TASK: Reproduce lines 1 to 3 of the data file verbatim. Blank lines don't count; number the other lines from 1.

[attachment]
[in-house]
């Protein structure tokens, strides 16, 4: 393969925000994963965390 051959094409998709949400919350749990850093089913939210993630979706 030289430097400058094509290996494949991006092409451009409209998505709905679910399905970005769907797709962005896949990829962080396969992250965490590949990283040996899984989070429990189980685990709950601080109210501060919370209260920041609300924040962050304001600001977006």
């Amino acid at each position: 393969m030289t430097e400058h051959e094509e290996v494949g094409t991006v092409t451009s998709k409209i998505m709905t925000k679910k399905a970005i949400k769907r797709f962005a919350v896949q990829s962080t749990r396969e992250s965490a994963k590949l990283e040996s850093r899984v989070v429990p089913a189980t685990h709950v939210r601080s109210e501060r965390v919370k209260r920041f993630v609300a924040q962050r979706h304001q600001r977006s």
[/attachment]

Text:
[in-house]
């Protein structure tokens, strides 16, 4: 393969925000994963965390 051959094409998709949400919350749990850093089913939210993630979706 030289430097400058094509290996494949991006092409451009409209998505709905679910399905970005769907797709962005896949990829962080396969992250965490590949990283040996899984989070429990189980685990709950601080109210501060919370209260920041609300924040962050304001600001977006």
């Amino acid at each position: 393969m030289t430097e400058h051959e094509e290996v494949g094409t991006v092409t451009s998709k409209i998505m709905t925000k679910k399905a970005i949400k769907r797709f962005a919350v896949q990829s962080t749990r396969e992250s965490a994963k590949l990283e040996s850093r899984v989070v429990p089913a189980t685990h709950v939210r601080s109210e501060r965390v919370k209260r920041f993630v609300a924040q962050r979706h304001q600001r977006s």